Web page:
Respect Me, Respect My Faithby Nate Jackson
Hertz changed the rules.
Thirty-two employees at Hertz Car Rental at SeaTac Airport were suspended. We were exercising our protected right to practice our religion and the company punished us in violation of our negotiated agreement.
It was discrimination plain and simple, and we’re not going to take it lying down. We’ve seen discrimination before back home in Somalia. We weren’t going to let it follow us here. We are standing up.
Over 50 people of different faiths and ethnicity arrived at the SeaTac Airport to show that we support each other. We wore our maccawiis and our shawls. Our fez hats and our Kippahs.
We realize that an injury to one is an injury to all. We said a prayer together declaring our connection: Jews, Christians and Muslims speaking with one voice.
We won’t stand for religious discrimination. We’ve been working at the airport for years and had never caused problems or been reprimanded before, but Hertz decided to break its promise and suspend us for saying our prayers. That’s not right and we won’t take it.
Mohamed Hassan, wearing a flowing tan scarf, of the Somali Community Services Coalition spoke directly to the gathered cameras of local media.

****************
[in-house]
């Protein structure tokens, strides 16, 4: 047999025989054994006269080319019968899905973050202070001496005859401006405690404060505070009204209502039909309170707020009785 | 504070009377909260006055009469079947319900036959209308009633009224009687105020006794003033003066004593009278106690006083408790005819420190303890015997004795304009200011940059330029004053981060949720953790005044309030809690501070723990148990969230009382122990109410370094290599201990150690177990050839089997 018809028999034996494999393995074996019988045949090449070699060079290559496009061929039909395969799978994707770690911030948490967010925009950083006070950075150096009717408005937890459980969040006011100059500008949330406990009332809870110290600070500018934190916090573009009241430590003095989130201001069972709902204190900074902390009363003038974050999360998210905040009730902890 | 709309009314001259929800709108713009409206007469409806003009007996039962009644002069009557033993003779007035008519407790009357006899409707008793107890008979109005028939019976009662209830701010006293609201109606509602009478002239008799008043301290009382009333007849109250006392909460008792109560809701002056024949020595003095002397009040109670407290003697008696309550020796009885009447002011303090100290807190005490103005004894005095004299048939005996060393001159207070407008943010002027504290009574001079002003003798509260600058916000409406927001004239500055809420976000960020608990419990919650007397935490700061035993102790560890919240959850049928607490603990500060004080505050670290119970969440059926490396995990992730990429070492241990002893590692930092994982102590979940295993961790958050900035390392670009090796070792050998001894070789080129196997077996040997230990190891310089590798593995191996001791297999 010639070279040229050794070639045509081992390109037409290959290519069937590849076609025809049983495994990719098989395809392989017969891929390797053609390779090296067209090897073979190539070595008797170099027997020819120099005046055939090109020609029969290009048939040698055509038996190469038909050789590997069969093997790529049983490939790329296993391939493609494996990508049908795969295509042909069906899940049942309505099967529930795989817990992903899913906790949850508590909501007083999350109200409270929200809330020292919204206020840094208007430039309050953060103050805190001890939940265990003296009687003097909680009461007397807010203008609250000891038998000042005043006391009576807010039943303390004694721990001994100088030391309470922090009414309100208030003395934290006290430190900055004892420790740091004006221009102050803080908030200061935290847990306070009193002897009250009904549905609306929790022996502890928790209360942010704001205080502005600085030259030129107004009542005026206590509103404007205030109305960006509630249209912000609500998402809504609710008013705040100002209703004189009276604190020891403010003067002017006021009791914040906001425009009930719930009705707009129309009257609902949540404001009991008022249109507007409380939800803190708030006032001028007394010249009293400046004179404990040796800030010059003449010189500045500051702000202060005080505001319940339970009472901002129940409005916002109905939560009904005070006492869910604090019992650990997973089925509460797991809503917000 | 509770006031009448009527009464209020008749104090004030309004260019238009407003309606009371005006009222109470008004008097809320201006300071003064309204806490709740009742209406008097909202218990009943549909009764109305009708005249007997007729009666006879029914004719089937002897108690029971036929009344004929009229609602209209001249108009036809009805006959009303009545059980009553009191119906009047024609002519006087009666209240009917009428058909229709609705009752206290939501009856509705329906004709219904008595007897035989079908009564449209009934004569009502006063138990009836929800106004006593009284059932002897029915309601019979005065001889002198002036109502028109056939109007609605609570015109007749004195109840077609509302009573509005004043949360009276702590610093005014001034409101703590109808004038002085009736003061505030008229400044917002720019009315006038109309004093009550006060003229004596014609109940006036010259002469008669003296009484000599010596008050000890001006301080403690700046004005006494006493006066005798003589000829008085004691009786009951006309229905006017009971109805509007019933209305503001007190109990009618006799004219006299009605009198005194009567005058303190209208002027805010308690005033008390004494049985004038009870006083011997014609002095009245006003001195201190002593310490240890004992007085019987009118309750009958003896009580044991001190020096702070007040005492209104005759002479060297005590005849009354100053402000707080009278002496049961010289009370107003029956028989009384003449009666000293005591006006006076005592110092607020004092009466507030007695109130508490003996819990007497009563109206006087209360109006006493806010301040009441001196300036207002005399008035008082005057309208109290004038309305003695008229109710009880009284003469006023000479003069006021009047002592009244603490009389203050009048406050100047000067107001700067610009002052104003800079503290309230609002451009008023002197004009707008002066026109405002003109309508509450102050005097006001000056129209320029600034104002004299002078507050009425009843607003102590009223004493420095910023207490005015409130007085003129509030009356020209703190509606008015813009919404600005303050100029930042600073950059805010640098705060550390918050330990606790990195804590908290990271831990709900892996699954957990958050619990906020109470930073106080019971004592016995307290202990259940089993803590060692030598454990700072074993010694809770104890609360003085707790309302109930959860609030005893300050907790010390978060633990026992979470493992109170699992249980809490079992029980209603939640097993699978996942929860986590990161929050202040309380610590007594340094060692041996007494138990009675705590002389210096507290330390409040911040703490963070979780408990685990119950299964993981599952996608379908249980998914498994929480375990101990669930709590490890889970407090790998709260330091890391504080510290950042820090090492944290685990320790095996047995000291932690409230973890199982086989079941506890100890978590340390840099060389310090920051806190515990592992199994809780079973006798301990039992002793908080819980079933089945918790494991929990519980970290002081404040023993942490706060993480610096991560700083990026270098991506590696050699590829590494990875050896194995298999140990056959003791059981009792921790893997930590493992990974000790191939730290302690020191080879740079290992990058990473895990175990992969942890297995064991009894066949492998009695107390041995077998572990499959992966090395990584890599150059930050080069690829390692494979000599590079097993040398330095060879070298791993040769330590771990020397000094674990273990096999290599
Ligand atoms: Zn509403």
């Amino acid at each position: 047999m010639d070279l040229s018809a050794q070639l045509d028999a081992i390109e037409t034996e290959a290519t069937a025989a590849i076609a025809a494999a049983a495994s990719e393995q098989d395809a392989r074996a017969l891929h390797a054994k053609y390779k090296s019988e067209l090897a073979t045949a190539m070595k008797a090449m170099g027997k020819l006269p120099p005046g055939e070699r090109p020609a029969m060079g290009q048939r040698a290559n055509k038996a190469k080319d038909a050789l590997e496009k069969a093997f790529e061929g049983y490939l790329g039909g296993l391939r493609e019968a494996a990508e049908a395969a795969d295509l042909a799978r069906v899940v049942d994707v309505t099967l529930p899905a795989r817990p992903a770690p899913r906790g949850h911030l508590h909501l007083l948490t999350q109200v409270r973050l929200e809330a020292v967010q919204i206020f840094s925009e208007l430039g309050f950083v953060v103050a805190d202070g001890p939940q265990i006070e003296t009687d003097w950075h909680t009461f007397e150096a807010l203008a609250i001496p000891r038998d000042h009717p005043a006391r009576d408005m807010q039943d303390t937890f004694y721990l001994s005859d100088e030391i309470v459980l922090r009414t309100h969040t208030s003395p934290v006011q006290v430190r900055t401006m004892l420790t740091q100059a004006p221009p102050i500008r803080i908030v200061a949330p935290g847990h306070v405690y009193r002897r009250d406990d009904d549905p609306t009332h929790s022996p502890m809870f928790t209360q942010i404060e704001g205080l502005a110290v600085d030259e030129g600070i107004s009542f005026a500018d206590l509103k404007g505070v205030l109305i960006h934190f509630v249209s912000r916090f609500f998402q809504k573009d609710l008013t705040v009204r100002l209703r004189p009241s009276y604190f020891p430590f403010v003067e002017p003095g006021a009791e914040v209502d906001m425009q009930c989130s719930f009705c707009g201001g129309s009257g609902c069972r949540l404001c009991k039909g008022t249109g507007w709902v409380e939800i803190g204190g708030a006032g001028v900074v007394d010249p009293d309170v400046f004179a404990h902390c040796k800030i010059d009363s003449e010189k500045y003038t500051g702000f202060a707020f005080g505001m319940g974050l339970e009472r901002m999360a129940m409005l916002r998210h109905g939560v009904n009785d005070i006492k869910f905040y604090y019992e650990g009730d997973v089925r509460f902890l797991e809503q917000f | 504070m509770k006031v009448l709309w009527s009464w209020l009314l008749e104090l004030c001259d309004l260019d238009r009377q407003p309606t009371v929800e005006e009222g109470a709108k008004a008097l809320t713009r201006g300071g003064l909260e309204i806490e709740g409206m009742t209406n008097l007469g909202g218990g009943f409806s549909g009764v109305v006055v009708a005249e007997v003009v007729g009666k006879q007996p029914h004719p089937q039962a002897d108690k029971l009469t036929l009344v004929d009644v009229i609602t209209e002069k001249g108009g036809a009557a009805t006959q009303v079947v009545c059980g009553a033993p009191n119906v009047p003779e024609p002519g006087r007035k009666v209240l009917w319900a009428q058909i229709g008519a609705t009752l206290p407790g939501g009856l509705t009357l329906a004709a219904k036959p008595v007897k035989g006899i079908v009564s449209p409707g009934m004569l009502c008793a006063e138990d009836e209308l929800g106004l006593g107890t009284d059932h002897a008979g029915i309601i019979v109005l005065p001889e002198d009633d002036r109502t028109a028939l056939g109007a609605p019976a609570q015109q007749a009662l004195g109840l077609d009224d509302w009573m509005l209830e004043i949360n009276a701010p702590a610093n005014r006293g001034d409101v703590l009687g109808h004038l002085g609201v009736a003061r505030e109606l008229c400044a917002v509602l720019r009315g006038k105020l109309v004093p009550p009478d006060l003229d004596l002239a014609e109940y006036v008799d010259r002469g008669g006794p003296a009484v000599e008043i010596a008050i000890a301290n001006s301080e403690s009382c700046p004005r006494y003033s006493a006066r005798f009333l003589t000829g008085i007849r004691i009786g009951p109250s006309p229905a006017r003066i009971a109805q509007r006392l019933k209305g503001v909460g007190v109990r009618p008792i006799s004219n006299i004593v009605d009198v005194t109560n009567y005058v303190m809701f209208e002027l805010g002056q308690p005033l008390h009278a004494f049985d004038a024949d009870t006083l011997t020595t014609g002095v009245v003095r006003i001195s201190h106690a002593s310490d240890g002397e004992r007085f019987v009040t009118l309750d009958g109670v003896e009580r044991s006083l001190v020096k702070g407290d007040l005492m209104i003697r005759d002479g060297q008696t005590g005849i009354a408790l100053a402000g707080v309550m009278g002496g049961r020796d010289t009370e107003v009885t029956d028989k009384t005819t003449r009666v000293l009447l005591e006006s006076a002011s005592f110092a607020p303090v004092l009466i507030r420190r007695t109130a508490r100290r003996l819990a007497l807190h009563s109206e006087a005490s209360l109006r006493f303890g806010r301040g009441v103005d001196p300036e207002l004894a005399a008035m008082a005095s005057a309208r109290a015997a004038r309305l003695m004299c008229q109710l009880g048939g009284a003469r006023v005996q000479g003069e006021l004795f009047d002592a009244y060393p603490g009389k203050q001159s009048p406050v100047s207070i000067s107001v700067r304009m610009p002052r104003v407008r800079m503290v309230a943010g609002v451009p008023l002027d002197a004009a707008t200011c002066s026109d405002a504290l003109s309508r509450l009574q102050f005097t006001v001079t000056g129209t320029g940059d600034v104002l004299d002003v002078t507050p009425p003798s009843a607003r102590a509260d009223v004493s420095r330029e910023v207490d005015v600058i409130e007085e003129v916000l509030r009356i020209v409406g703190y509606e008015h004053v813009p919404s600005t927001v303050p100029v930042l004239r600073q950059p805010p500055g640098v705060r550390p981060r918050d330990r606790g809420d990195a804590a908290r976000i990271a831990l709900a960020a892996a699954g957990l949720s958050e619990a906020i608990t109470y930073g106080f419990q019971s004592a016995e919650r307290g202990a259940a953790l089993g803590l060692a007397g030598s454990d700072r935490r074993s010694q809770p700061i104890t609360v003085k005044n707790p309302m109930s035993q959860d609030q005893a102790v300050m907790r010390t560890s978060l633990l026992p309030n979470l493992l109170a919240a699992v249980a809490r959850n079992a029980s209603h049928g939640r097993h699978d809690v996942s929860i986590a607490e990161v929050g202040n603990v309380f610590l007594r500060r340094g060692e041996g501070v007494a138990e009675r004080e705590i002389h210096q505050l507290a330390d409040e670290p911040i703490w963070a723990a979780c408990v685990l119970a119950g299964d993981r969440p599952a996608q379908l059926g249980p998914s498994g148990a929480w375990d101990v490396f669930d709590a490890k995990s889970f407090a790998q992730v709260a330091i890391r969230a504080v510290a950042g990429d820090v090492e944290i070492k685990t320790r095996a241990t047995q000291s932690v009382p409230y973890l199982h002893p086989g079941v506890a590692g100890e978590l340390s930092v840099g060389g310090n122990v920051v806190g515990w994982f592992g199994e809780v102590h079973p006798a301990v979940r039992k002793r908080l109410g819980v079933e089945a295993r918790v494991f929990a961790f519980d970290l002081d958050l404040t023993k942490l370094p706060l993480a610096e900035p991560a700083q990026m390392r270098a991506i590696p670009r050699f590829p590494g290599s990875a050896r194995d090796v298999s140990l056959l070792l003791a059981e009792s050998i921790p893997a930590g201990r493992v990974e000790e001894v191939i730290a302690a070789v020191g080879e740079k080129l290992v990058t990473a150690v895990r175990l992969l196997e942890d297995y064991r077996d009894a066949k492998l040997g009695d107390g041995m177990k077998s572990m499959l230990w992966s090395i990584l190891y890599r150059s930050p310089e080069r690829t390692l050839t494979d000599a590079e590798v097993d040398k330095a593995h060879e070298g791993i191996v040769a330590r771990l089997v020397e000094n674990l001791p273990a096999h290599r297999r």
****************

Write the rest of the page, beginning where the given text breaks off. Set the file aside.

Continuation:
“Some of the workers have been here for 15 years,” he said. “The company knows that we practice our religion, that we pray and they still suspended us. Here in America we have the freedom of speech and religion; it’s in our constitution.”
We marched around the Hertz rental location.
“No jobs, no peace!” we shouted as port authority police officers looked on.
One man yelling from the back of the crowd denounced Hertz as changing the rules without warning. He was suspended when he went to his afternoon prayer--the prayer he has been attending for nearly 10 years.
Hertz management snapped photos of us, trying to scare us, but we would not back down. We work too hard creating the wealth that Hertz and other airport companies rely on to give up when we are wronged. What we want is fair treatment and to get back to work, and we are going to come back again and again until we get it.
We stood proud chanting at passing cars and well-wishers holding signs that read “Respect me, respect my religion,” and “Hertz hurts my faith.”
Other workers from the airport, after checking over their shoulders for the boss, snuck away from desks to cheer us on. They know that we are fighting not just for us, but also for anyone who works at the airport who deserves fair treatment and good jobs.
We are workers. We want to work; we need to work and we won’t be denied.
We’ll be back.